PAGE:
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4.0 out of 5 stars Expansive History of England for Experienced Readers, 1 Mar 2013
This review is from: The Oxford Illustrated History of Britain (Paperback)
The Oxford Illustrated History of Britain takes you through the tumultuous story of Britain. It starts with Rome's first expedition in 55 BC and takes you all the way to modern time ending in the 1990s. Obviously with a story of this magnitude, not every detail can be entertained, but I think Oxford does a good job providing the framework. The years roll by quickly in the early chapters on Roman Britain by Peter Salway and the Anglo Saxon Period by John Blair (~100 pages for 1100 years). The main point of the first section is to discuss the Roman conquest and how Britain was transformed. The second section discusses how Britain evolved after Roman rule and then struggle for power with the Vikings and later the German tribes.

The next two chapters cover the Middle Ages with John Gillingham thought the Thirteenth Century and Ralph Griffiths up to the Fifteenth Century. This is the part of English History I know the most about. I actually have other books by Gillingham. I think this section is done well enough, but it reflects how the space limitation causes important aspects to be glossed over.

The next two chapters cover the Tudor and Stuart eras. This time period was significant for religious turmoil. The beginning of the Anglican Church and the waves of protestant reform. The rule of the English queens also gets its start here. The Stuart era sees continuing religious intolerance and resulting civil war. John Guy comes down heavily on Elizabeth, but I found him unconvincing. His claim that she left England ungovernable and his supporting evidence seem to fall apart in the next chapter. Again with more time to explore the topic, the author may have been more compelling. But, the inconsistency in these two chapters is also a reflection of the format of the book. Common themes and progression in particular areas are not explored, since each author's scope is restrained.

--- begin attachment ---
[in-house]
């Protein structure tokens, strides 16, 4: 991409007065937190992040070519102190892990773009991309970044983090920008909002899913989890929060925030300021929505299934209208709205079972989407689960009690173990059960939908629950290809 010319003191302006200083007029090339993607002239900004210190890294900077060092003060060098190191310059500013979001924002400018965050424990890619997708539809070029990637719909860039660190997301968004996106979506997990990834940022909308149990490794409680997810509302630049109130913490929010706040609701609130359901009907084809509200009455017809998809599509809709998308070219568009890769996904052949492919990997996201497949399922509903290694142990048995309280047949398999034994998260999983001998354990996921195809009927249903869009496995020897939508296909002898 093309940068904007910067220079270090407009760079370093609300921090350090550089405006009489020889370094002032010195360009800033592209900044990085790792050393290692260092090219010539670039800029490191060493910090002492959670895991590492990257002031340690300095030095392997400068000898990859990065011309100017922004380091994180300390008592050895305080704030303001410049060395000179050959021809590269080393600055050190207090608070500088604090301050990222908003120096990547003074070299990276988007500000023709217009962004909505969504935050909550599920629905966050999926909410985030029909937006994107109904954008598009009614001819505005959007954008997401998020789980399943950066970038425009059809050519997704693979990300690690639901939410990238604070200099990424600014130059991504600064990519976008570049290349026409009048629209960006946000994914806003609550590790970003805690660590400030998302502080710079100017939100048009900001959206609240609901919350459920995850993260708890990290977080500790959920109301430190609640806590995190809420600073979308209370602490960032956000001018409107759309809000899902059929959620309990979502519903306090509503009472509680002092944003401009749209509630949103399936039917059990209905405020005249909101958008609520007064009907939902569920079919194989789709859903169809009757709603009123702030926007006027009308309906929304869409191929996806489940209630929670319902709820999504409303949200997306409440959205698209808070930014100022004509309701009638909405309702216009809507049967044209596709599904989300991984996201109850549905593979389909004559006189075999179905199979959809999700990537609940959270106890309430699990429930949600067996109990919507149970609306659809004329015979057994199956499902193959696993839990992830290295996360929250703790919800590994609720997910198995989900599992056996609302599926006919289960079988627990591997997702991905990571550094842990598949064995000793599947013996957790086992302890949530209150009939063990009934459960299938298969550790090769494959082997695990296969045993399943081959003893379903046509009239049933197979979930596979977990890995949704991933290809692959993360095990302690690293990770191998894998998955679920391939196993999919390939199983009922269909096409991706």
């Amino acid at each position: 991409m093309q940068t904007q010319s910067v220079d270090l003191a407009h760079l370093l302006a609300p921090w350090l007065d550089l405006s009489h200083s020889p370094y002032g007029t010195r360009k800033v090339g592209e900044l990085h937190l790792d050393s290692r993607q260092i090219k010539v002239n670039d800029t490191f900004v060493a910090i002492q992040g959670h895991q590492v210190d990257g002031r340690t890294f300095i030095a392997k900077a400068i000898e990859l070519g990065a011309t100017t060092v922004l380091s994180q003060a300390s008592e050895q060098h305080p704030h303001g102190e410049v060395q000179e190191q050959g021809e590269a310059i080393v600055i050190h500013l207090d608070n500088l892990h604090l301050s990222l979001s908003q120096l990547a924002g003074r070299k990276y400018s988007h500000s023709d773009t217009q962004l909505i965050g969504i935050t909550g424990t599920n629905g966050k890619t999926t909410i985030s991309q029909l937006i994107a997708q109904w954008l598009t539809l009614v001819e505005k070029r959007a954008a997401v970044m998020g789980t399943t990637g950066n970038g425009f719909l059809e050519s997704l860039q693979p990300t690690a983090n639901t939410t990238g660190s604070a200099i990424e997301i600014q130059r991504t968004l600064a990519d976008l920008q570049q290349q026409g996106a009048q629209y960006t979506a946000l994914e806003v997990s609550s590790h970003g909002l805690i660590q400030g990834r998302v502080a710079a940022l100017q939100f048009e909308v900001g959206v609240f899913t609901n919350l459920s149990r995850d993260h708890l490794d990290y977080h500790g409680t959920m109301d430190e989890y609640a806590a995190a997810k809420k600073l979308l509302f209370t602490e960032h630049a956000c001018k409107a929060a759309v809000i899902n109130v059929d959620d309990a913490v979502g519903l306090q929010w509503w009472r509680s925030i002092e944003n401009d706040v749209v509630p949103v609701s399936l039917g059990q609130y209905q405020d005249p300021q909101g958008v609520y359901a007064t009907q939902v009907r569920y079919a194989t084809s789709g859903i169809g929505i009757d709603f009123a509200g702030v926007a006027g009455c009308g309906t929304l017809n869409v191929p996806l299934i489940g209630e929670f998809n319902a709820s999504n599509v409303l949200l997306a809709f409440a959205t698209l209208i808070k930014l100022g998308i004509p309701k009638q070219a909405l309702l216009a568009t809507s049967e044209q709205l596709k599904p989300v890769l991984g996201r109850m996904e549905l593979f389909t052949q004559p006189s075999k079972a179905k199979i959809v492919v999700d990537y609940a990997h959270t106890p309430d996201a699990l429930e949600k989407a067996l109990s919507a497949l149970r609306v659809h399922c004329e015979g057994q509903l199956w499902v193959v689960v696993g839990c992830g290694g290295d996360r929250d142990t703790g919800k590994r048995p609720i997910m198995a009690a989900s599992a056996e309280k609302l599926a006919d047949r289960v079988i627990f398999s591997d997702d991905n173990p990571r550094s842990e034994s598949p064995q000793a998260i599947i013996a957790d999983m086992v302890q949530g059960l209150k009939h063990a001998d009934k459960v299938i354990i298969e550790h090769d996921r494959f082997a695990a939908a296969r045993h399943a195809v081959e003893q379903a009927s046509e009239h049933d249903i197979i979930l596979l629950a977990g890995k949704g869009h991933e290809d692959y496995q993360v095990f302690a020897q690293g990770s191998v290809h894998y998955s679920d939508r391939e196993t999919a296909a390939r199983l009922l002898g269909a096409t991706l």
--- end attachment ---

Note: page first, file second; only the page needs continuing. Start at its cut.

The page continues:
The last four chapters cover the eighteenth through the twentieth century. These chapters primarily focus on the social, political, and cultural evolution of England. The development of Parliament and the political parties is explored. The industrial revolution and the genesis of the middle and working classes is outlined. The expansion of England as an imperial power and impacts are discussed. The establishment of world free trade and its impact on the economy is explained. The world wars are briefly commented on, but only is so much as their affecting social change. Decolonization resulting after World War II is examined. The establishment of the "welfare state" is explained as well.

There are several appendixes including recommendations on further reading by chapter, a chronology from 55 B.C. to 1991, genealogies of the major royal lines, and a listing of the prime ministers.

The authors take for granted that the reader has good grasp of world history. For example, the Reformation definitely impacted England and the book discusses the divisive religious environment, but the author fails to explain what was going on the continent which led to the movement in England. Novice readers may find this book a bit overwhelming. The writing styles are disjointed. But I don't think they take away from the readability of the book. I think this volume would be good for those that are familiar with parts of British history, but want to appreciate the whole picture.
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Initial post: 22 Dec 2013 12:31:05 GMT
You seem to have used the words 'Britain' and 'England' interchangeably throughout your review. Why is this? Are you unwittingly suggesting that the author(s) have concentrated much more on England as opposed to the whole of Britain? Or is this just sloppiness on your part?
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